White Coat, Black Art

Advice For the Common Cold: Nothing to Sneeze At

There may be help on the horizon for those suffering from the common cold. A new article just published in the Canadian Medical Association Journal has the latest science on how to prevent and tame the virus.
  There may be help on the horizon for those suffering from the common cold. A new  article just published in the Canadian Medical Association Journal has the latest science on how to prevent and tame the virus.

  Researchers from the University of Alberta and the University of Auckland reviewed the scientific evidence on how to prevent colds.  It's not sexy advice, but the best way to prevent colds is hand washing.  Colds are caused by rhinovirus, which are highly prevalent and highly contagious. 

  A review of sixty-seven controlled clinical trials shows that hand washing helps prevent colds. Many of those studies used different techniques - soap and water alcohol hand rubs, hand-wipes, gloves, masks, and gowns.  There isn't enough evidence to say whether one technique is better than the others.  What we can say is that your mother was right: hand washing helps prevent colds.
  It's a lesson that should be applied in the workplace. According to a  report by the Conference Board of Canada, in 2011, the average worker in this country took nine and a third days off during the entire year.  Not surprisingly, absenteeism rates are higher during cold and flu season than at other times of the year.  When it comes to colds, as a society, we tend to focus on absenteeism. But the real problem may be worker  presenteeism - the tendency to go to work even though you have a cold.  The fact that worker abseentism rates aren't going up suggests that workers aren't getting the message to stay home.  To avoid getting a cold at work, it's smart to avoid common areas like lunchrooms during outbreaks.  If co-workers are sick, wash hands or use a hand sanitizer before eating or touch your eyes, nose or mouth. 

  Beyond hand washing, zinc lozenges may work for kids. At least two controlled clinical trials found that kids who take ten or fifteen milligrams a day of zinc sulphate have lower rates of colds and fewer absences from school.  There are no studies using zinc in adults, but the authors say there is no reason why zinc would work in kids but not in adults.  The other thing you can consider taking are probiotics - which are often give to patients receiving antibiotics to maintain normal bacteria in the gut.  The authors of the article in CMAJ say probiotics (for example, lactobacillus) reduces the number of upper respiratory tract infections.  The main limitation of these studies is that several different kinds of probiotics were used - making it difficult to draw solid conclusions.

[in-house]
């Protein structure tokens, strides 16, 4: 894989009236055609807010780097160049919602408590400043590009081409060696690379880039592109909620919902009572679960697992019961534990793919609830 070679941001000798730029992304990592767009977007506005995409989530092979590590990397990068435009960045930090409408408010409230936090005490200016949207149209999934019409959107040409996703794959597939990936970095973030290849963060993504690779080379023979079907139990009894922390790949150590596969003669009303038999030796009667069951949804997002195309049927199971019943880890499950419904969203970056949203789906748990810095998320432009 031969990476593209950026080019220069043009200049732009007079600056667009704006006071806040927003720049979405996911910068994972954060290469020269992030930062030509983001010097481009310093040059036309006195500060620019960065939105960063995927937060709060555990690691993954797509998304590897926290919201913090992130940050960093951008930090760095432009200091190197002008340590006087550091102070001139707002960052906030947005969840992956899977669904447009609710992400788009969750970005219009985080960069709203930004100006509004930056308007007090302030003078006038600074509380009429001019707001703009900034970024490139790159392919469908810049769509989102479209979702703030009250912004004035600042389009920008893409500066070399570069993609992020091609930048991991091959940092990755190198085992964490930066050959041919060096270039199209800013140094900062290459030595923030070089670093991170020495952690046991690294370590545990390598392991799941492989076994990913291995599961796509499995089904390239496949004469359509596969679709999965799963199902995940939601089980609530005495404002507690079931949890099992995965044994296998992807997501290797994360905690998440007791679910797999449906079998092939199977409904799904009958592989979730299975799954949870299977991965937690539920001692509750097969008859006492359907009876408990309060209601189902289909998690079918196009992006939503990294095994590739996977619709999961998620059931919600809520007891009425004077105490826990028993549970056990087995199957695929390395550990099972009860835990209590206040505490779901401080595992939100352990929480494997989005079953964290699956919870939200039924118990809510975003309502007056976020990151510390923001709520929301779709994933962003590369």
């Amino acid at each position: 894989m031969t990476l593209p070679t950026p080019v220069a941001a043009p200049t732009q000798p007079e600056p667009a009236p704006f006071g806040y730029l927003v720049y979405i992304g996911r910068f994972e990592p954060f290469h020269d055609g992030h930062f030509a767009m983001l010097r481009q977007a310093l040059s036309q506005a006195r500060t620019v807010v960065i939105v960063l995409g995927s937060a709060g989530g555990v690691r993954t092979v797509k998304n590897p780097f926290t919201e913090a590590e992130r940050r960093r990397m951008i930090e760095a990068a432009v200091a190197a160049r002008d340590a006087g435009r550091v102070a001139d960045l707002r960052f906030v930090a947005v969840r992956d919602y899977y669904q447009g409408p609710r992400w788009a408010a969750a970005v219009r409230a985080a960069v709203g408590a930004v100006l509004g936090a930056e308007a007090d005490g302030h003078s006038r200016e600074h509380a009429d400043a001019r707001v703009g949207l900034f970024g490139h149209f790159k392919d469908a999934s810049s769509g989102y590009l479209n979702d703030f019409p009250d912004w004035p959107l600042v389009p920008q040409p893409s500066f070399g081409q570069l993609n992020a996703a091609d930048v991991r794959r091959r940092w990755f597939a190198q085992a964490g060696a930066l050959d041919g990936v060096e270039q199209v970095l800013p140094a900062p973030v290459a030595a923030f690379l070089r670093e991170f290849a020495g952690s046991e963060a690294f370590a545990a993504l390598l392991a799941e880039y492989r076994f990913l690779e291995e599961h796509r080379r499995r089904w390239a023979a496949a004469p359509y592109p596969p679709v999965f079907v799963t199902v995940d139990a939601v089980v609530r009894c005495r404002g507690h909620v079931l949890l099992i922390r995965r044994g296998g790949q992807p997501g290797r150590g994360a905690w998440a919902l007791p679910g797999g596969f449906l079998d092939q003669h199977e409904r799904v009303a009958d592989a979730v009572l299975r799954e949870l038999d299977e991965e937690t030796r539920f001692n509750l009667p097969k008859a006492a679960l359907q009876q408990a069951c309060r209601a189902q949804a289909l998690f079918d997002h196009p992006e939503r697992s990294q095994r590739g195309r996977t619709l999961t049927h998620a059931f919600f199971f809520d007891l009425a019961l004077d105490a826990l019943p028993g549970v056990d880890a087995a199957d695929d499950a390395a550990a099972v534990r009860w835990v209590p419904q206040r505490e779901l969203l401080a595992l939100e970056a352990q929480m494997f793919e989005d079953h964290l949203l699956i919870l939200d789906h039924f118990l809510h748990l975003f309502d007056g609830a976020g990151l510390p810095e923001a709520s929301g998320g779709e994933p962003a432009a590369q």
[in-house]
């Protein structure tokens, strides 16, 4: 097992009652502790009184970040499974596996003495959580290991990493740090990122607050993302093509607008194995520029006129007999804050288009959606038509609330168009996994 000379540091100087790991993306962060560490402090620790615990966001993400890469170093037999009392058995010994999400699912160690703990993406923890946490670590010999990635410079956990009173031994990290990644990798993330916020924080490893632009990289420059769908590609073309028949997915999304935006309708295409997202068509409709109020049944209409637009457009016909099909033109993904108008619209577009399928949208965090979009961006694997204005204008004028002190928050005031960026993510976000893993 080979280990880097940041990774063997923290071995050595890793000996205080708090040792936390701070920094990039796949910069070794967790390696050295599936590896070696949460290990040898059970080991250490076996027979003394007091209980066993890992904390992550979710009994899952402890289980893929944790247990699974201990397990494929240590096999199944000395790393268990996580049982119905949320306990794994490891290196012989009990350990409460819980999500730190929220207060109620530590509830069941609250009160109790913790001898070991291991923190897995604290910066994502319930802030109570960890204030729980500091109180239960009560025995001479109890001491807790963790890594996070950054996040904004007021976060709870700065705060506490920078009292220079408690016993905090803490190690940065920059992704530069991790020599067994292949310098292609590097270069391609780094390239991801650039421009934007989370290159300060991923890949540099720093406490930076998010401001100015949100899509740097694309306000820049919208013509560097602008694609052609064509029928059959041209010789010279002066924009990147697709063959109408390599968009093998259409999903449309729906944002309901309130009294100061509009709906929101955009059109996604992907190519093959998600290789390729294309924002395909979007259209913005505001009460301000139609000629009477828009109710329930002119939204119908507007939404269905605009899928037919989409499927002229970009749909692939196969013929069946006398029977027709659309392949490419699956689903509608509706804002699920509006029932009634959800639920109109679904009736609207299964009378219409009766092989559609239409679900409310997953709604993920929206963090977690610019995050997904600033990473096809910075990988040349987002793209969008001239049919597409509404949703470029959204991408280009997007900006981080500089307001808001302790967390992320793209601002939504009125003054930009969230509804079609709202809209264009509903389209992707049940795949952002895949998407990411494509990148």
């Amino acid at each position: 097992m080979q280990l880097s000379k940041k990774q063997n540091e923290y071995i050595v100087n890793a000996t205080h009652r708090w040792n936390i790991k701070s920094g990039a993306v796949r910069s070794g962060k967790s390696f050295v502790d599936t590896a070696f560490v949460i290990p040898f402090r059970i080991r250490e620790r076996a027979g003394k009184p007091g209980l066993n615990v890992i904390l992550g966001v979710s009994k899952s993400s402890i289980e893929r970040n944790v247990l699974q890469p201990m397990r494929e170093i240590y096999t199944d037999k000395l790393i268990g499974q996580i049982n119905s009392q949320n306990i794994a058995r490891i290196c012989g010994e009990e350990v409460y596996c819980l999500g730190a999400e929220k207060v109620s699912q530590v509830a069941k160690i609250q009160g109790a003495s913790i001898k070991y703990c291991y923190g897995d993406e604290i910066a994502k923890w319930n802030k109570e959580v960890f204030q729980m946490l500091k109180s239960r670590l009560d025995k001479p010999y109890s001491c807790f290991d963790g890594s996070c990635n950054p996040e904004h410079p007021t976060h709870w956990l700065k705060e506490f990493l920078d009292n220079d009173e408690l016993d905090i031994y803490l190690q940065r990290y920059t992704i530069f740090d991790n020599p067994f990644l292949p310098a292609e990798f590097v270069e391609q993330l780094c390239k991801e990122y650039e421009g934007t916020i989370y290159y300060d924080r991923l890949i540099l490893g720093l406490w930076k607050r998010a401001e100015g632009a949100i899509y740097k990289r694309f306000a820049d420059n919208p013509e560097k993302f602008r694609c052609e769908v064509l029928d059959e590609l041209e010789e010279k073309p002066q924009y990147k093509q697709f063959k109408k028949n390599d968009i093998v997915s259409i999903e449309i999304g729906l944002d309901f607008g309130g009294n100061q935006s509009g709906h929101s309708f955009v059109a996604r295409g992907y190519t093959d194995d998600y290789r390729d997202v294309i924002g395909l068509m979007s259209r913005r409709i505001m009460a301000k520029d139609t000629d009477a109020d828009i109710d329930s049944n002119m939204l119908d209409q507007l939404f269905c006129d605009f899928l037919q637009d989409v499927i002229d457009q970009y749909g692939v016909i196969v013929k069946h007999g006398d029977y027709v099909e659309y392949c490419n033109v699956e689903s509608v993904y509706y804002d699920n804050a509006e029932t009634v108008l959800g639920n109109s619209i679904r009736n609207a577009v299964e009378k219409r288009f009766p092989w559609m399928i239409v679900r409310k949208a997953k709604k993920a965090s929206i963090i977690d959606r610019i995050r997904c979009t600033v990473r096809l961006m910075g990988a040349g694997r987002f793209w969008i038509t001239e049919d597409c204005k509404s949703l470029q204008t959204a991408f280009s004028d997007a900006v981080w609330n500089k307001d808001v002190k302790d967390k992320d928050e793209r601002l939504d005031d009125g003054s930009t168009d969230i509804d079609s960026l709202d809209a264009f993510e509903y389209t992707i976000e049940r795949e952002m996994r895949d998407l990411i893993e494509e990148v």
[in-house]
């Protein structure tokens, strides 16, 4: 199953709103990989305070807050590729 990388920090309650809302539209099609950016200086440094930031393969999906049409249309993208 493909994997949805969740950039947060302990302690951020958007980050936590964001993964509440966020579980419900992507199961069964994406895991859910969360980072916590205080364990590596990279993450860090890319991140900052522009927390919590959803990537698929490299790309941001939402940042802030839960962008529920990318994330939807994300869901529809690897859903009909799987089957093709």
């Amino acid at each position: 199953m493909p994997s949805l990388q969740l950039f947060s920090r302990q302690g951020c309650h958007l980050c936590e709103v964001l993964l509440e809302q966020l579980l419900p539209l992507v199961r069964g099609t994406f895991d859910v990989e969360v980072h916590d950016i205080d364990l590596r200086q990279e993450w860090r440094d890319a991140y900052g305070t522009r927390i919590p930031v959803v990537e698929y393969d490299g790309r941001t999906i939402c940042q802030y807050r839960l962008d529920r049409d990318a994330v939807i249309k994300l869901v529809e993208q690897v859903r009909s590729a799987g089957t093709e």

Many people turn to herbal and other remedies to try and ward off the symptoms of a cold. COLD-FX is made from the root of North American ginseng.  The authors of the article in CMAJ cited a study that looked at the results of four controlled clinical trials (four using COLD-FX and one of Asian ginseng) provided mixed results. The clinical trials of COLD-FX had more than ten percent of subjects dropping out before a single dose was taken.  The more drop-outs from a study, the greater the risk that the results are biased. The results of studies involving ginseng were mixed.  In some cases, the analysis of these studies focused on laboratory outcomes as opposed to whether or not colds were prevented or at least shortened in duration. 

  Studies of garlic showed no clear evidence of benefit.  Vitamin D and Echinacea showed no benefit.  I can remember when Echinacea was heralded by some as a breakthrough. Vitamin C may benefit marathon runners and people under extreme physical stress, but not you and me.

  When preventive measures fail, the the other option is treatment.  Decongestants like pseudoephedrine (found in Sudafed(R)) and other remedies) produce small improvements in nasal congestion but do not shorten the duration of illness.  Health Canada recommends against topical decongestants in young children.  A nasal spray containing ipratropium has been shown to reduce runny nose.  Over the counter cough suppressants are not recommended in kids six years of age and younger.  They are permitted in older kids and adults but even then, the benefit in older kids is unclear. 

  Ibuprofen and acetaminophen relieve aches and pains.  A single night time dose of honey may reduce cough and improve sleep in kids over the age of 1 year. Zinc lozenges may reduce the duration and severity of the common cold in adults. 

  Vapour rubs that contain camphor, menthol and eucalyptus oil are rubbed onto the neck and chest.  These have no effect on runny nose but do improve cough. Kids have been shown to sleep a bit more soundly with vapour rub but at an increased risk of skin rashes and redness. 

  The fact there are so many remedies on pharmacies shelves tells me that science is a long way from a cure - quite the indictment of modern medicine that this is the best we can offer.